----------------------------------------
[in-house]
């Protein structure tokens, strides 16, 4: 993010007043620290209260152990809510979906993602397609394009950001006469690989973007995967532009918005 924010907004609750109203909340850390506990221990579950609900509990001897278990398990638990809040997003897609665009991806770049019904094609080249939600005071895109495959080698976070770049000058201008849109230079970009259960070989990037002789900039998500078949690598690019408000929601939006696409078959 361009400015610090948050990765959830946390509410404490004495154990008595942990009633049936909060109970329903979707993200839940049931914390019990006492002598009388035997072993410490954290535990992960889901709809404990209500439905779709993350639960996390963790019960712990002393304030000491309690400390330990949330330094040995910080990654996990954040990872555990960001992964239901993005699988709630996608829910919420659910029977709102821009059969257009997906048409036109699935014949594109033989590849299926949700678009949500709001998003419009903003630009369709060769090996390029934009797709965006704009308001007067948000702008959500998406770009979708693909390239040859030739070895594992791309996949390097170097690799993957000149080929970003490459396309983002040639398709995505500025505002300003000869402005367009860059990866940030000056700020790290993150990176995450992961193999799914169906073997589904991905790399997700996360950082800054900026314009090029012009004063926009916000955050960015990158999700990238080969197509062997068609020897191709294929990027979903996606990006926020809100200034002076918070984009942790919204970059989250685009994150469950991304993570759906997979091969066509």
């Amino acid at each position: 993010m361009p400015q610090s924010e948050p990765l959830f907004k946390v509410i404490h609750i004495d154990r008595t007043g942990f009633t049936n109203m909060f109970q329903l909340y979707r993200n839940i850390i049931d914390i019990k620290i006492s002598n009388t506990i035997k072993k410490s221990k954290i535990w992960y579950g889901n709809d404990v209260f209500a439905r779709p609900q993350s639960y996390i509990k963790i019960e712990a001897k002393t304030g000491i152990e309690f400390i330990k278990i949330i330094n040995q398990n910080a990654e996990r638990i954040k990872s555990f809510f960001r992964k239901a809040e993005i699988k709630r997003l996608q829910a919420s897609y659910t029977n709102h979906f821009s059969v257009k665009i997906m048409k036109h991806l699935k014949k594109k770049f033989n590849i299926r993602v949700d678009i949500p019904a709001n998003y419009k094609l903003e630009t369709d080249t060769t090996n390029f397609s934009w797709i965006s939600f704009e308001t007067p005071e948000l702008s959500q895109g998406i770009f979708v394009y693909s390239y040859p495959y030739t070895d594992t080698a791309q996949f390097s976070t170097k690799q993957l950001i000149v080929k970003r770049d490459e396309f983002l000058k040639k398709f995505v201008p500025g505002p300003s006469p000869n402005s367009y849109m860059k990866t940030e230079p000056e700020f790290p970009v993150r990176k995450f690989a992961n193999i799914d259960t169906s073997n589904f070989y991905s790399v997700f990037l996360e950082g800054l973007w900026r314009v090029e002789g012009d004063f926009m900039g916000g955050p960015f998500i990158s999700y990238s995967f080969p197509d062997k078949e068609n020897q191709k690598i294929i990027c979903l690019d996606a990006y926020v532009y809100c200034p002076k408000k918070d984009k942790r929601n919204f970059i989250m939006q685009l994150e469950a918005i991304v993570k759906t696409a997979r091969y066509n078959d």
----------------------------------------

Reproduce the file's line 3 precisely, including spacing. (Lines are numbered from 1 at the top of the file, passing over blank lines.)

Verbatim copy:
């Amino acid at each position: 993010m361009p400015q610090s924010e948050p990765l959830f907004k946390v509410i404490h609750i004495d154990r008595t007043g942990f009633t049936n109203m909060f109970q329903l909340y979707r993200n839940i850390i049931d914390i019990k620290i006492s002598n009388t506990i035997k072993k410490s221990k954290i535990w992960y579950g889901n709809d404990v209260f209500a439905r779709p609900q993350s639960y996390i509990k963790i019960e712990a001897k002393t304030g000491i152990e309690f400390i330990k278990i949330i330094n040995q398990n910080a990654e996990r638990i954040k990872s555990f809510f960001r992964k239901a809040e993005i699988k709630r997003l996608q829910a919420s897609y659910t029977n709102h979906f821009s059969v257009k665009i997906m048409k036109h991806l699935k014949k594109k770049f033989n590849i299926r993602v949700d678009i949500p019904a709001n998003y419009k094609l903003e630009t369709d080249t060769t090996n390029f397609s934009w797709i965006s939600f704009e308001t007067p005071e948000l702008s959500q895109g998406i770009f979708v394009y693909s390239y040859p495959y030739t070895d594992t080698a791309q996949f390097s976070t170097k690799q993957l950001i000149v080929k970003r770049d490459e396309f983002l000058k040639k398709f995505v201008p500025g505002p300003s006469p000869n402005s367009y849109m860059k990866t940030e230079p000056e700020f790290p970009v993150r990176k995450f690989a992961n193999i799914d259960t169906s073997n589904f070989y991905s790399v997700f990037l996360e950082g800054l973007w900026r314009v090029e002789g012009d004063f926009m900039g916000g955050p960015f998500i990158s999700y990238s995967f080969p197509d062997k078949e068609n020897q191709k690598i294929i990027c979903l690019d996606a990006y926020v532009y809100c200034p002076k408000k918070d984009k942790r929601n919204f970059i989250m939006q685009l994150e469950a918005i991304v993570k759906t696409a997979r091969y066509n078959d």